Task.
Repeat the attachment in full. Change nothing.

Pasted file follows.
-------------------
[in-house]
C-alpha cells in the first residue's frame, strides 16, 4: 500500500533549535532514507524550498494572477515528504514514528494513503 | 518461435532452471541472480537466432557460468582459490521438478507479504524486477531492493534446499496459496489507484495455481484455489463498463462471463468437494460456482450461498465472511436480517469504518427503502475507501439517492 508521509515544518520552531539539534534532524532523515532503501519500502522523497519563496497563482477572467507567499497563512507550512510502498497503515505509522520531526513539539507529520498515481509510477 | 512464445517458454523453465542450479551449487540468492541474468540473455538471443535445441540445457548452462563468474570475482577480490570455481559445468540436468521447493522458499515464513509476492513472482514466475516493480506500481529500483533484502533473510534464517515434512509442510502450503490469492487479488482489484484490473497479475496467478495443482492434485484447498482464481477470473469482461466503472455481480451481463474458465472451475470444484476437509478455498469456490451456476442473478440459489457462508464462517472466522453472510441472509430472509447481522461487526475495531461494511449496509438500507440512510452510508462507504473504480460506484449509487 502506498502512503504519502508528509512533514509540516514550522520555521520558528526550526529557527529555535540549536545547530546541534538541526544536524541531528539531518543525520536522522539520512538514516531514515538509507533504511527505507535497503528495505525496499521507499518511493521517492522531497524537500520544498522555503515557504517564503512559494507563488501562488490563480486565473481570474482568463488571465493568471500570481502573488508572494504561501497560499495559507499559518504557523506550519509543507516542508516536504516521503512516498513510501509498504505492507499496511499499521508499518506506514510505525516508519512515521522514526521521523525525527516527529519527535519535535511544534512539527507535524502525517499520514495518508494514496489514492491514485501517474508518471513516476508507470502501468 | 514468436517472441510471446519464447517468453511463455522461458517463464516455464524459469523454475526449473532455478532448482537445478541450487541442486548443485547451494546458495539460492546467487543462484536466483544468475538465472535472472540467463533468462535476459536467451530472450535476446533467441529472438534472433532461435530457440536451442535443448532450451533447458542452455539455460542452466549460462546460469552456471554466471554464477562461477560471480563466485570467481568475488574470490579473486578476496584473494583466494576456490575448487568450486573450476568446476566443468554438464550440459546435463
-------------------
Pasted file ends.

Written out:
[in-house]
C-alpha cells in the first residue's frame, strides 16, 4: 500500500533549535532514507524550498494572477515528504514514528494513503 | 518461435532452471541472480537466432557460468582459490521438478507479504524486477531492493534446499496459496489507484495455481484455489463498463462471463468437494460456482450461498465472511436480517469504518427503502475507501439517492 508521509515544518520552531539539534534532524532523515532503501519500502522523497519563496497563482477572467507567499497563512507550512510502498497503515505509522520531526513539539507529520498515481509510477 | 512464445517458454523453465542450479551449487540468492541474468540473455538471443535445441540445457548452462563468474570475482577480490570455481559445468540436468521447493522458499515464513509476492513472482514466475516493480506500481529500483533484502533473510534464517515434512509442510502450503490469492487479488482489484484490473497479475496467478495443482492434485484447498482464481477470473469482461466503472455481480451481463474458465472451475470444484476437509478455498469456490451456476442473478440459489457462508464462517472466522453472510441472509430472509447481522461487526475495531461494511449496509438500507440512510452510508462507504473504480460506484449509487 502506498502512503504519502508528509512533514509540516514550522520555521520558528526550526529557527529555535540549536545547530546541534538541526544536524541531528539531518543525520536522522539520512538514516531514515538509507533504511527505507535497503528495505525496499521507499518511493521517492522531497524537500520544498522555503515557504517564503512559494507563488501562488490563480486565473481570474482568463488571465493568471500570481502573488508572494504561501497560499495559507499559518504557523506550519509543507516542508516536504516521503512516498513510501509498504505492507499496511499499521508499518506506514510505525516508519512515521522514526521521523525525527516527529519527535519535535511544534512539527507535524502525517499520514495518508494514496489514492491514485501517474508518471513516476508507470502501468 | 514468436517472441510471446519464447517468453511463455522461458517463464516455464524459469523454475526449473532455478532448482537445478541450487541442486548443485547451494546458495539460492546467487543462484536466483544468475538465472535472472540467463533468462535476459536467451530472450535476446533467441529472438534472433532461435530457440536451442535443448532450451533447458542452455539455460542452466549460462546460469552456471554466471554464477562461477560471480563466485570467481568475488574470490579473486578476496584473494583466494576456490575448487568450486573450476568446476566443468554438464550440459546435463